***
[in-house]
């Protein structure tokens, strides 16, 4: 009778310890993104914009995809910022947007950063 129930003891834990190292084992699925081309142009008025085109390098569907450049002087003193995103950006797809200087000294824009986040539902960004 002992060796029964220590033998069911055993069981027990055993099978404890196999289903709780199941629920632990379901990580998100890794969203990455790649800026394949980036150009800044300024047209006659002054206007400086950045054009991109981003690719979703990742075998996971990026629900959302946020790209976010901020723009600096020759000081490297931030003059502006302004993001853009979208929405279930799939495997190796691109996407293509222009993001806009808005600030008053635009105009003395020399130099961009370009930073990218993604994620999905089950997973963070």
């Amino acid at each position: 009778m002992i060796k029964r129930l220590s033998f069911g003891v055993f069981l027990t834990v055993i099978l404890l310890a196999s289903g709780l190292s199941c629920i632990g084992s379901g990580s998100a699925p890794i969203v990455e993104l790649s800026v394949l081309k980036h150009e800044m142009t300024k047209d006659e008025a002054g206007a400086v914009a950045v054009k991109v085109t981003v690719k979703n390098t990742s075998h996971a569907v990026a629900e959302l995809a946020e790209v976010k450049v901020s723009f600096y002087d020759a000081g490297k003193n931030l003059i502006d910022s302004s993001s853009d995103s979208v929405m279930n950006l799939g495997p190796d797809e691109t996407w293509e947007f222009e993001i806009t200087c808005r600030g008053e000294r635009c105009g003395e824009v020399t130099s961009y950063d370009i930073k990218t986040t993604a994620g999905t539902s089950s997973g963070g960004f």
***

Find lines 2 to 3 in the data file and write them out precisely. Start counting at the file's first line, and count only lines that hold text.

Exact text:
């Protein structure tokens, strides 16, 4: 009778310890993104914009995809910022947007950063 129930003891834990190292084992699925081309142009008025085109390098569907450049002087003193995103950006797809200087000294824009986040539902960004 002992060796029964220590033998069911055993069981027990055993099978404890196999289903709780199941629920632990379901990580998100890794969203990455790649800026394949980036150009800044300024047209006659002054206007400086950045054009991109981003690719979703990742075998996971990026629900959302946020790209976010901020723009600096020759000081490297931030003059502006302004993001853009979208929405279930799939495997190796691109996407293509222009993001806009808005600030008053635009105009003395020399130099961009370009930073990218993604994620999905089950997973963070």
């Amino acid at each position: 009778m002992i060796k029964r129930l220590s033998f069911g003891v055993f069981l027990t834990v055993i099978l404890l310890a196999s289903g709780l190292s199941c629920i632990g084992s379901g990580s998100a699925p890794i969203v990455e993104l790649s800026v394949l081309k980036h150009e800044m142009t300024k047209d006659e008025a002054g206007a400086v914009a950045v054009k991109v085109t981003v690719k979703n390098t990742s075998h996971a569907v990026a629900e959302l995809a946020e790209v976010k450049v901020s723009f600096y002087d020759a000081g490297k003193n931030l003059i502006d910022s302004s993001s853009d995103s979208v929405m279930n950006l799939g495997p190796d797809e691109t996407w293509e947007f222009e993001i806009t200087c808005r600030g008053e000294r635009c105009g003395e824009v020399t130099s961009y950063d370009i930073k990218t986040t993604a994620g999905t539902s089950s997973g963070g960004f």